September 28, 2011

BOOK REVIEW: 'The Ineligibile Bachelors' by Ruchita Misra

Some weeks back I posted a comment on the fanpage of the book after reading a sample chapter that the author sent me. In the comment, I proclaimed that Kasturi Shukla, the protagonist of Ruchita Misra's 'The Ineligible Bachelors' is the desi Bridgette Jones and I could not wait to read the book. So I received this book some four days back and immediately took it in my hand, discarding other small things like work and taking a bath. The book as people believe is not about arranged marriages though the plot revolves around that. The story is about love, friendship, hurt, betrayal and yes, marriage too. The cover of the book, once you have read the story, starts making so much sense and I applaud the designer for the creative insight.

Written in the form of a diary in the first person, the book talks about Kasturi Shukla, a 24 year old pretty middle-class girl from one of India's finest B-schools. Happy-go-lucky Kasturi has some really grave problems of her own, the topmost of which include her mother, who is hellbent upon marrying her off as soon as possible. And she wouldn't take a NO from Kasturi on that matter. Kasturi's doctor father has no say in the matter and chooses to remain outside doing field trips than watch mother-daughter fighting it out at home. So after every emotional drama with the sad tunes playing only in Kasturi's head, her mother puts a matrimonial ad in the paper and fxes up appointments for her daughter not only with the beautician but also with some very able candidates. These candidates come from various backgrounds but all have onething in common, they are filthy rich and well-educated and mostly stupid. She soon gets a job offer in Delhi where she is made to work on powerpoint presentations on a daily basis. Poor Kasturi keeps landing herself at arranged dates and keeps getting horrified after seeing the guys that turn up.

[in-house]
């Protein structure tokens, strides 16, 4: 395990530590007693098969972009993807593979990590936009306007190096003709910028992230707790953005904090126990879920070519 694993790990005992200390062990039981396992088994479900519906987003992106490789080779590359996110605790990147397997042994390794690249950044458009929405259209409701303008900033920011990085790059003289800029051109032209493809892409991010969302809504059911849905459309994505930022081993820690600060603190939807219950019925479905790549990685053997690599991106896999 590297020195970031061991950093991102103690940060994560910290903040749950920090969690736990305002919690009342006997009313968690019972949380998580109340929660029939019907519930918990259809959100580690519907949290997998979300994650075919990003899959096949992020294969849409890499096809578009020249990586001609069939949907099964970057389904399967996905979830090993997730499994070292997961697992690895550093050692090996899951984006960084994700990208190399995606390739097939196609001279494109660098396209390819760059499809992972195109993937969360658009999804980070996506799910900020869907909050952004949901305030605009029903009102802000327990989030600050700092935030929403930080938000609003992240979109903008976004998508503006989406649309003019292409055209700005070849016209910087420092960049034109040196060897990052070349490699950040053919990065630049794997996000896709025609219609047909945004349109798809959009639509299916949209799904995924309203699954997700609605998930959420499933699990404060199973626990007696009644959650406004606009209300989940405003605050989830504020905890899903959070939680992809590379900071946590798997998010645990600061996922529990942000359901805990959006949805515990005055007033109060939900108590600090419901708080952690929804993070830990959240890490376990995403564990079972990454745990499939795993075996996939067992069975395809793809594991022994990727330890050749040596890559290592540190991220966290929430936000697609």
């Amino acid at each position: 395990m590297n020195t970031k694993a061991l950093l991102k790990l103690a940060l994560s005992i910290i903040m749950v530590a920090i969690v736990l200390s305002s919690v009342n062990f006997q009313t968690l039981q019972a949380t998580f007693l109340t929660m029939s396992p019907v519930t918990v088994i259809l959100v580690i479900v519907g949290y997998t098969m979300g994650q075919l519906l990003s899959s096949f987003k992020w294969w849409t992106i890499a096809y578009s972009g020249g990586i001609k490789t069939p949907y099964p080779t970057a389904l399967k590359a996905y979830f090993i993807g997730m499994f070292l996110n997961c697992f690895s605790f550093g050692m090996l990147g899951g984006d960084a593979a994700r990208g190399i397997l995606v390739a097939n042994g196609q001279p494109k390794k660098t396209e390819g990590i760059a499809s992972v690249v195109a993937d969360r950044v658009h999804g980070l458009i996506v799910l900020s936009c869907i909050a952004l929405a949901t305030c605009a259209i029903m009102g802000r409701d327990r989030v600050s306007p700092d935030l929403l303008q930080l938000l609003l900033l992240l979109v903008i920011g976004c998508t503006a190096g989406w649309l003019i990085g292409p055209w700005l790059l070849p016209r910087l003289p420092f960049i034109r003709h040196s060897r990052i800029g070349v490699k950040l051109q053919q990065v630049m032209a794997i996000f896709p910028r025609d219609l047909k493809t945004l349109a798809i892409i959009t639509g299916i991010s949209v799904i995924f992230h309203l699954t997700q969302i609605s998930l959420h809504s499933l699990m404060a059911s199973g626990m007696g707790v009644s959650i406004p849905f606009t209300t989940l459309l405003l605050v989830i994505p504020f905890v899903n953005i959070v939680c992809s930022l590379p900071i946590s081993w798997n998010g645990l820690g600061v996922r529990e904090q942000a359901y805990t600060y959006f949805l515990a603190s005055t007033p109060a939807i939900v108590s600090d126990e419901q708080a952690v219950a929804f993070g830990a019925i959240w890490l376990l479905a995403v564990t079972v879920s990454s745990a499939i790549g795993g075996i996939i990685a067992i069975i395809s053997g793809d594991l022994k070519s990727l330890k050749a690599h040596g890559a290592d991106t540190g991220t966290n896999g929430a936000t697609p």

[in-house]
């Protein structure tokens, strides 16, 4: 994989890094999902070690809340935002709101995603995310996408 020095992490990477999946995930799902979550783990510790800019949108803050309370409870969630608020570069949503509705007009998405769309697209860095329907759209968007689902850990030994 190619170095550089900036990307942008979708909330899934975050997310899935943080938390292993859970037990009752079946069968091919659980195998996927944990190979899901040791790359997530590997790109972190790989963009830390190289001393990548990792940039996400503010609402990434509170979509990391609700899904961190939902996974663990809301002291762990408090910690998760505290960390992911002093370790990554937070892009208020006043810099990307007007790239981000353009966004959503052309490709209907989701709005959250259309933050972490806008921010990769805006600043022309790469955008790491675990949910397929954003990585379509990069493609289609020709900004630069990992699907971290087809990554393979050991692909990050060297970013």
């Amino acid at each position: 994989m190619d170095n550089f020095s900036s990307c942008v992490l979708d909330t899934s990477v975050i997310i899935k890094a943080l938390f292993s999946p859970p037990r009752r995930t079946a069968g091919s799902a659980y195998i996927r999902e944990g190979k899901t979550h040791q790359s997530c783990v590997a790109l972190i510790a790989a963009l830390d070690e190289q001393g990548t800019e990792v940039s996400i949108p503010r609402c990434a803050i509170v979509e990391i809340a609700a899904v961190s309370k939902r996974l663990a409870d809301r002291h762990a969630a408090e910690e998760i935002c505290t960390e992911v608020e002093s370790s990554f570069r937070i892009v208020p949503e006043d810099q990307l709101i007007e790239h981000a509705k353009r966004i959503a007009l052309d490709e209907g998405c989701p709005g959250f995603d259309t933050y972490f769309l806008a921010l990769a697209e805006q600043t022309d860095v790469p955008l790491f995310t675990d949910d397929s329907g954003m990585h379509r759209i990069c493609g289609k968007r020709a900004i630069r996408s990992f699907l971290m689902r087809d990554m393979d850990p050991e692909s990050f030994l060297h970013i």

Life seems to settle down a bit once Kasturi shifts to Delhi for work. There she meets new friends, Ananya, a sworn tom-boy who would soon swoon to Pitaji (the first guy Kasturi's mother short-listed for her) and Varun, a guy with a soft-heart and one who loves office gossip. And of course, then in walks Rajeev Malhotra (couldn't help picturing Saif Ali Khan from RHTDM here!) as her boss and Kasturi becomes a puppet to his charms. He could just say 'Kasturi, disappear!' and Kasturi would gladly wipe away herself from the face of the planet. Soon they are a couple and Kasturi can't believe her luck that her handsome boss actually chose her! In the middle of all this, Kasturi has to keep meeting guys that her mother keeps short-listing for fear of emotional blackmail that her mother often resorts to and this mostly results in hilarious outcomes that keep the reader rolling in the seat. And during one such arranged meet, she meets Dr. Purva, a shy and simple guy who is very different from the guys she has met so far. Hiding his emotions behind a hazy past, Dr. Purva emerges to be that caring friend who always ends up making life easier for Kasturi whenever she is in need. And towards the end that is a little predictable, Kasturi finds herself in an unexpected mess and she should make a decision that could define her life.